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Washington Post Says Good-Bye to Robin Givhan and Other Big Names
Readers are left with less reason to buy the paper By Harry Jaffe
Comments () | Published January 13, 2011

The Washington Post is bleeding brand names. Media maven Howard Kurtz split for The Daily Beast after 29 years. The Post, he says, failed to provide technical support for his real-time Media Notes or to promote it. He’ll write about politics and be bureau chief of the newly merged Newsweek and Daily Beast. Fashion critic Robin Givhan will join Kurtz there.

Sports columnist Michael Wilbon left for ESPN. He’s been appearing on Pardon the Interruption and covering pro basketball, a gig that demanded an exclusive contract. Publisher Don Graham couldn’t match the deal, at least double his 2007 four-year, $8-million contract. Wilbon will write for ESPN.com, “but I won’t write about Washington sports,” he says. “Not much to write about.” TV critic Tom Shales will do less panning in his inimitable prose; rather, he’ll pen features.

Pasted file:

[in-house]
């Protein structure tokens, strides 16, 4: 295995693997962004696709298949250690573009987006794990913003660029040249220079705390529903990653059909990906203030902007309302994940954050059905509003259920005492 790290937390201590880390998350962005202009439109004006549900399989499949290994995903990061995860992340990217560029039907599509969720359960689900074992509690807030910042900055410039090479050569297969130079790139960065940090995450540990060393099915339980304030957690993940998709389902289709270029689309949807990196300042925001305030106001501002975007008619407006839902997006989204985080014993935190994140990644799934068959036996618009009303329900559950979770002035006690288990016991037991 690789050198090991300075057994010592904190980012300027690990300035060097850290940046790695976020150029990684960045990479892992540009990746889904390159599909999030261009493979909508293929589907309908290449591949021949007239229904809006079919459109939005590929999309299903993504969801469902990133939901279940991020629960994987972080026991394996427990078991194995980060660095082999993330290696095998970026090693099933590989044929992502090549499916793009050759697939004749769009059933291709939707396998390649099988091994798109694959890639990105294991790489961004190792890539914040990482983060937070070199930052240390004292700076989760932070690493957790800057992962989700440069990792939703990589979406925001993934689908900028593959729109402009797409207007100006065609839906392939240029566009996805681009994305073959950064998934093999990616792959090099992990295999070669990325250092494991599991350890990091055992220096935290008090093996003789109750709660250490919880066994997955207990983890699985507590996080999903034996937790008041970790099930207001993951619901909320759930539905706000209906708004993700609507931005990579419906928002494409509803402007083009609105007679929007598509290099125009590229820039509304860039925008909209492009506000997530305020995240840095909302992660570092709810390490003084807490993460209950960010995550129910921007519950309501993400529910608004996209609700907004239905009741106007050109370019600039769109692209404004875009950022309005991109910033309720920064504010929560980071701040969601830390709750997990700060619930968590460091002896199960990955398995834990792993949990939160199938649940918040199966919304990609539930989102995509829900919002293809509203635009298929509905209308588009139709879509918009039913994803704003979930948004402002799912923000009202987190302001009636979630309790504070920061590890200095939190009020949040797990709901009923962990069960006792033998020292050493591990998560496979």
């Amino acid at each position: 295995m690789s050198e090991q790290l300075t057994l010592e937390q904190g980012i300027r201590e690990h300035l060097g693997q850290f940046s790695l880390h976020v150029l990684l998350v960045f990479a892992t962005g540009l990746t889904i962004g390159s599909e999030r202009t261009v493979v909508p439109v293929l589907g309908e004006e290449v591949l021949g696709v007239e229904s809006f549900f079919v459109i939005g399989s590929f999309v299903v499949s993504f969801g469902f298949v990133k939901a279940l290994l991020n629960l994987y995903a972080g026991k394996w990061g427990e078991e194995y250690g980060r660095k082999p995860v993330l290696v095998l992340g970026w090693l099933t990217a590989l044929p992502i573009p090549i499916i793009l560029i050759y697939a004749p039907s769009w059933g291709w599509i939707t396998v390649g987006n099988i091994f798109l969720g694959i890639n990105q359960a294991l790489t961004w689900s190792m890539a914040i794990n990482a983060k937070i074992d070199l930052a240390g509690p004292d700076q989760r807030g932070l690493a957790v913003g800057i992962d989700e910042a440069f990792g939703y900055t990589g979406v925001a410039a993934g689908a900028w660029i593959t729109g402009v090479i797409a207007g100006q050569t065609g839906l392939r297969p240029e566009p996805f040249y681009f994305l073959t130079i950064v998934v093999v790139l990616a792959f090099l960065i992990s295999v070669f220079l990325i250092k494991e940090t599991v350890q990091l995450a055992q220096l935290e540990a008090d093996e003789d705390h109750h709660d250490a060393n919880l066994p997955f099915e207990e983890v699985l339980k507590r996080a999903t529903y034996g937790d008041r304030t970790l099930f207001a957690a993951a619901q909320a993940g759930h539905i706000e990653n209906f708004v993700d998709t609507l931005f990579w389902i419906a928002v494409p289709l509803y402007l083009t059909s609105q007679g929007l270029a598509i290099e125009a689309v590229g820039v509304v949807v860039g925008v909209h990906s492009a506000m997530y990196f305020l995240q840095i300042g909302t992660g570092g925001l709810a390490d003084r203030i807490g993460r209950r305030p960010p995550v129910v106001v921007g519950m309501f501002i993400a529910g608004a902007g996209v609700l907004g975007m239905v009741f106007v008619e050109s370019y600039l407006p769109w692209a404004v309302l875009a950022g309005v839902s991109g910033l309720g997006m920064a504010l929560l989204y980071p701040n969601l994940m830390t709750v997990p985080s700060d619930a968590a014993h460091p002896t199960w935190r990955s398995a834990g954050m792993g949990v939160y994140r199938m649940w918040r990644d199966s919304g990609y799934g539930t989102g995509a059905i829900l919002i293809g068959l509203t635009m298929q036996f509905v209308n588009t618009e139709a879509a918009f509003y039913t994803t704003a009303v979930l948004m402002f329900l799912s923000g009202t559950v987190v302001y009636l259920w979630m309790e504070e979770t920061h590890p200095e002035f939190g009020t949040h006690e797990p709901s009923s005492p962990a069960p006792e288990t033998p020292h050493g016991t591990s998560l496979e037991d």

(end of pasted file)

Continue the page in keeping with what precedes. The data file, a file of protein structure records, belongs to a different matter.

Who among the Post’s veteran brands remains? Tom Boswell on sports. Al Kamen with In the Loop. David Broder on politics. Roxanne Roberts on gossip. As for replacements: Will Paul Farhi, who has been covering media, become the new Kurtz? Wilbon is pulling for former Post writer David Aldridge to be the next Wilbon, but Aldridge is happy covering sports for Turner Broadcasting and TBD.com. No word on whether the Post will hire a new fashion critic.

Shales? Irreplaceable.

This article first appeared in the January 2011 issue of The Washingtonian.

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Posted at 06:34 AM/ET, 01/13/2011 RSS | Print | Permalink | Comments () | Washingtonian.com Blogs